Because the ciphers in the challenge had been following a historical theme, the final stage had to be a realistic application of public key cryptography.
Leyland explains. "The archetypal public key algorithm is RSA, and one of its major uses in real life is to encrypt a cipher key. The key would then be used to encrypt a message with a cipher far too hard to break by key search, as for the DES stage. We chose triple-DES for the cipher, and encrypted its 112bit key with a RSA public key, which was 512bits in size."
It was the implications of such a strong cipher being broken without the use of a super computer that really impressed Leyland and Singh. The researchers wrote a number field sieve algorithm that was able to run on an ordinary machine but, as it turned out, the final cipher had an altogether unexpected trick up its sleeve.
"The last text was supposed to be triple DES encrypted," said Singh. "This is impossible to crack, but we had encrypted the key to the passage with a 512bit asymmetric cipher, and this was the way to solve the final stage."
But inadvertently, Singh only used single DES. The plain text of stage nine had hinted very strongly that the final passage had been encrypted using triple DES. So the Swedes used the key to 'un-triple DES' the passage.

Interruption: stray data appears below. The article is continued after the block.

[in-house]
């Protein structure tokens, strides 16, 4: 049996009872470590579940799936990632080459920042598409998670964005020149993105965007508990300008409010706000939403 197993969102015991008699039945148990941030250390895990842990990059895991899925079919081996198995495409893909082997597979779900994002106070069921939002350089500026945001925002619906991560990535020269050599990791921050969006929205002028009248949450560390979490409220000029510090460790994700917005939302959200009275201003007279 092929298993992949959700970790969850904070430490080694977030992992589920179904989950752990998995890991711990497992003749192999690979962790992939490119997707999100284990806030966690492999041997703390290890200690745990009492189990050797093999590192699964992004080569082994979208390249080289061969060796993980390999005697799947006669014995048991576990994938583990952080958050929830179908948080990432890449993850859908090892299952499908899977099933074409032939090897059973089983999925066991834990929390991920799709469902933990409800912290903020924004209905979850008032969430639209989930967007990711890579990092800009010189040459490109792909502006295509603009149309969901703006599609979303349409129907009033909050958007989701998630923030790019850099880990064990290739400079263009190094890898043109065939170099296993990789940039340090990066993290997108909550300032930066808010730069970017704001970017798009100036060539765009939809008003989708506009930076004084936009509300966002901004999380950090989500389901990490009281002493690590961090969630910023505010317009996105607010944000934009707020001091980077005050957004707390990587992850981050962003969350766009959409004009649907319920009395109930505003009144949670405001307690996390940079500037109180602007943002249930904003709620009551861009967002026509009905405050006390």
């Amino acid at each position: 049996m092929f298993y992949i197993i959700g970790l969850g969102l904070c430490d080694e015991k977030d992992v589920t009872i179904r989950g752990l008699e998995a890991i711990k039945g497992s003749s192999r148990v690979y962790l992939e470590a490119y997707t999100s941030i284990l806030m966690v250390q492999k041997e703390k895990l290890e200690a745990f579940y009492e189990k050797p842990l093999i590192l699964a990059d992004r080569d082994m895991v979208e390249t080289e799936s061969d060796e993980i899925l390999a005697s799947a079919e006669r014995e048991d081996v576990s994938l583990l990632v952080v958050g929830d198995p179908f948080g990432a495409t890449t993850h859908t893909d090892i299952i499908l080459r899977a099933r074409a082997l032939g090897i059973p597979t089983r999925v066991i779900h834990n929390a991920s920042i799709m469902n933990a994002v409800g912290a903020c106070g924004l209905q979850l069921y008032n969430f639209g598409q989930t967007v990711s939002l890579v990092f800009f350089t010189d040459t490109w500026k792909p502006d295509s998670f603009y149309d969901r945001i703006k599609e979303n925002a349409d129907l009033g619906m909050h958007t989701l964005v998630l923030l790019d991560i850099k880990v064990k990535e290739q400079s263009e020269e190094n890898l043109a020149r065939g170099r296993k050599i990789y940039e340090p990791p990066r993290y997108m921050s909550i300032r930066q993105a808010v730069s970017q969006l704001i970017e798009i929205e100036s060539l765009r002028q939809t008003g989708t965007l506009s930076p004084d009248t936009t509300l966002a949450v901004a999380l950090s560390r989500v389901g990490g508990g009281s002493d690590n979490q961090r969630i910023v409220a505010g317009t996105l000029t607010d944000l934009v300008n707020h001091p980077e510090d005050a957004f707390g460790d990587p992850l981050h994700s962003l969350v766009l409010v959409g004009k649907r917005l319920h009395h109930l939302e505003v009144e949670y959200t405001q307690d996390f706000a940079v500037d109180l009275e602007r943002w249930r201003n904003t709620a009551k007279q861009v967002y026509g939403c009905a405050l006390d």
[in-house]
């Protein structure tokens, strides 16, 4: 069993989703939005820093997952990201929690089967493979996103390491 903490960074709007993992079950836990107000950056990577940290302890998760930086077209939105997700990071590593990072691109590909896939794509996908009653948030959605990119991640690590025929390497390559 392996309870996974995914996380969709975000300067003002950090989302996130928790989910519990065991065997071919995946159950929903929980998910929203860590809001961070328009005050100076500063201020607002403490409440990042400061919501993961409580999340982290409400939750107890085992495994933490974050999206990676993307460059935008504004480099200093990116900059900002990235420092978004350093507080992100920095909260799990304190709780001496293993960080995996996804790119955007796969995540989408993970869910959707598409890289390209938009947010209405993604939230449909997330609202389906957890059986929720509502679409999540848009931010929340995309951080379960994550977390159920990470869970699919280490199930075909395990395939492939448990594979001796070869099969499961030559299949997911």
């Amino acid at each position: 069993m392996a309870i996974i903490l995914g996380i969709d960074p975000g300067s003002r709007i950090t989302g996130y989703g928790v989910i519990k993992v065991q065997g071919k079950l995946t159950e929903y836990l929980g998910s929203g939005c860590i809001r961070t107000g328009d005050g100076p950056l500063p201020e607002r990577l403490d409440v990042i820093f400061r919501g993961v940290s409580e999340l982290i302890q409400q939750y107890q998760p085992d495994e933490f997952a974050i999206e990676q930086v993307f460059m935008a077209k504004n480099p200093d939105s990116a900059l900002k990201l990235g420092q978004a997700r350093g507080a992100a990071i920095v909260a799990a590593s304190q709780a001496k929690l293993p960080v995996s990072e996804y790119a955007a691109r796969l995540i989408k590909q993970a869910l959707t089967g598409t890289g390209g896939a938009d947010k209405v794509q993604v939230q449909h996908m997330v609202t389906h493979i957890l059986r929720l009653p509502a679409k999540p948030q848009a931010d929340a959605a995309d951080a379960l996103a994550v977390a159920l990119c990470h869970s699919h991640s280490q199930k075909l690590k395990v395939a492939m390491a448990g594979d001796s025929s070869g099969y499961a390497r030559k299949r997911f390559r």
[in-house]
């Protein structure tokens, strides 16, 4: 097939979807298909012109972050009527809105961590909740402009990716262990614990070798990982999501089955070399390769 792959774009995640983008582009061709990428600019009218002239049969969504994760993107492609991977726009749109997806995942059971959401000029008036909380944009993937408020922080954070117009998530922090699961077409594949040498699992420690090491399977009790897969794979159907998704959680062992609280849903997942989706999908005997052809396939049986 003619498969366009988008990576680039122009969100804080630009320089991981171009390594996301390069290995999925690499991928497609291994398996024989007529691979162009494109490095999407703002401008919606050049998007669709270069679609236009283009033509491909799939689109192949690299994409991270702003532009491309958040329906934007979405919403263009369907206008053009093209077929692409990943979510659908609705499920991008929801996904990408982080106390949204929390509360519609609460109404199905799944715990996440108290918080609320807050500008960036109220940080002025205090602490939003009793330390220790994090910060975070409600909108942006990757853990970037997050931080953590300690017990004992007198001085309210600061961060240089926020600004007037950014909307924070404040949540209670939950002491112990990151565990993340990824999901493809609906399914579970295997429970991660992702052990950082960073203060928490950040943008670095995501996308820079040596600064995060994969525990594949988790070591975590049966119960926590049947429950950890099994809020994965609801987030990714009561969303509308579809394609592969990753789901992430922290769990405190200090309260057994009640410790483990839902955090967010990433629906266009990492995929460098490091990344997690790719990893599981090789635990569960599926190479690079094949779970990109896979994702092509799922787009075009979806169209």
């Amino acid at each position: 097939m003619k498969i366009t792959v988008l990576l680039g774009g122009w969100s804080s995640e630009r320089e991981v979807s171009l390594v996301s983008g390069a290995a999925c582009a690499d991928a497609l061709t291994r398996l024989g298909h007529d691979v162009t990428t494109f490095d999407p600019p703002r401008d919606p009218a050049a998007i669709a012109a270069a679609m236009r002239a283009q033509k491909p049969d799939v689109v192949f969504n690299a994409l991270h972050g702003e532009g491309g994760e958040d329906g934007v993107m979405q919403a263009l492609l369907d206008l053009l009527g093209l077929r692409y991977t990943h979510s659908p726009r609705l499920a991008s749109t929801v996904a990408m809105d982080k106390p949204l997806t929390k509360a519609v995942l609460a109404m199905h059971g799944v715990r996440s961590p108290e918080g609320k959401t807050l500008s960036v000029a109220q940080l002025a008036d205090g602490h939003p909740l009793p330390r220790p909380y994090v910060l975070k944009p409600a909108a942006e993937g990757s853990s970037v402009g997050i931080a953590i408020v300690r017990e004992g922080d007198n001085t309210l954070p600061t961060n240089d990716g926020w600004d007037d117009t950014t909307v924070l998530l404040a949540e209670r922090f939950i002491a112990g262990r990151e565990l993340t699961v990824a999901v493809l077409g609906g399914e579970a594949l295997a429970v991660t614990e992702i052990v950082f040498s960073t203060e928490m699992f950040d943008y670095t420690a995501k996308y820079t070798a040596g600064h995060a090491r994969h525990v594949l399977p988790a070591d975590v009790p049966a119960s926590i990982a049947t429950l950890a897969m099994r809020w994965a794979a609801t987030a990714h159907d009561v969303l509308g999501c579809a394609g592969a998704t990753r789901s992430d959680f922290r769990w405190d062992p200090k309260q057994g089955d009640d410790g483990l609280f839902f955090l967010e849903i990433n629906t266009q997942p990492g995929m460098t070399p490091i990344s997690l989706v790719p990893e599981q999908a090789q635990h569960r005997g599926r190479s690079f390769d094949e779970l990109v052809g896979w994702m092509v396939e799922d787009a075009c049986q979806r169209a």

It still made no sense, but Granlund, one of the researchers, said that the group had not been too discouraged.
The cryptography of spelling
"It took them a couple of hours to work out what was going on," Singh remarked. "I'm not embarrassed by it - it's just part of cryptography that things are not always perfect. I'm sure there were spelling mistakes running through all the other texts as well."
None of this means that systems are no longer secure, but it does serve as a timely reminder that it is important to keep an eye on the strength of encryption algorithms.
So what are the Swedes up to now? "We are getting back to boring work stuff again, but that pays better than £10,000 a year. In our spare time, Staffan and I are looking into speeding up certain aspects of the NFS factoring algorithm. Within the next year, we hope to have some interesting factoring results that should scare RSA users into using even larger key sizes."
The Swedes' own story of the efforts to decipher the 10 stages is told at www.codebook.org
The Codebook by Simon Singh is published in hardback by Fourth Estate, priced at £16.99. ISBN 1-85702-879-1.